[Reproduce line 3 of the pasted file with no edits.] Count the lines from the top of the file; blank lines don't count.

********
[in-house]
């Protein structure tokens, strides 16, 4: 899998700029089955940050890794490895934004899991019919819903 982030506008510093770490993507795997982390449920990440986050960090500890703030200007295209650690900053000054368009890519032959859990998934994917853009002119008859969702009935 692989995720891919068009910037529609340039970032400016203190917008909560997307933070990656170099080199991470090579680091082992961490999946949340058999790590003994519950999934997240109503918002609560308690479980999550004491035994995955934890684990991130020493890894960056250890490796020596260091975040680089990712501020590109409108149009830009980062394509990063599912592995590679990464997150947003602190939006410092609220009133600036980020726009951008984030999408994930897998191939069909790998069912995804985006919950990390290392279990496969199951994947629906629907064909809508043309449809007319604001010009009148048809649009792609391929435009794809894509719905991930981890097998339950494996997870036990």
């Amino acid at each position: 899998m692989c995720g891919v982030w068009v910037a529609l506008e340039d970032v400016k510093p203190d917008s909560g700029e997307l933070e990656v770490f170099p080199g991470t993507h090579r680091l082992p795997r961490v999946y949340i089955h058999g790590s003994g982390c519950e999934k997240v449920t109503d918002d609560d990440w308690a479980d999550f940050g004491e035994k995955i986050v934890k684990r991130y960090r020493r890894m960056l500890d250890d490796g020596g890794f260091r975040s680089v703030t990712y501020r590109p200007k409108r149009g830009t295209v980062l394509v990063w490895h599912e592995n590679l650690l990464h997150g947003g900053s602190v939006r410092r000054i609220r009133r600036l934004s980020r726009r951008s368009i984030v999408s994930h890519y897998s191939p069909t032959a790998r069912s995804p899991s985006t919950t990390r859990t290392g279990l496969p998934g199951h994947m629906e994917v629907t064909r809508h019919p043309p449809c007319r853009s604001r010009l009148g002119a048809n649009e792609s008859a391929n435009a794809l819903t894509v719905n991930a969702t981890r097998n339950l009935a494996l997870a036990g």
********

């Amino acid at each position: 899998m692989c995720g891919v982030w068009v910037a529609l506008e340039d970032v400016k510093p203190d917008s909560g700029e997307l933070e990656v770490f170099p080199g991470t993507h090579r680091l082992p795997r961490v999946y949340i089955h058999g790590s003994g982390c519950e999934k997240v449920t109503d918002d609560d990440w308690a479980d999550f940050g004491e035994k995955i986050v934890k684990r991130y960090r020493r890894m960056l500890d250890d490796g020596g890794f260091r975040s680089v703030t990712y501020r590109p200007k409108r149009g830009t295209v980062l394509v990063w490895h599912e592995n590679l650690l990464h997150g947003g900053s602190v939006r410092r000054i609220r009133r600036l934004s980020r726009r951008s368009i984030v999408s994930h890519y897998s191939p069909t032959a790998r069912s995804p899991s985006t919950t990390r859990t290392g279990l496969p998934g199951h994947m629906e994917v629907t064909r809508h019919p043309p449809c007319r853009s604001r010009l009148g002119a048809n649009e792609s008859a391929n435009a794809l819903t894509v719905n991930a969702t981890r097998n339950l009935a494996l997870a036990g």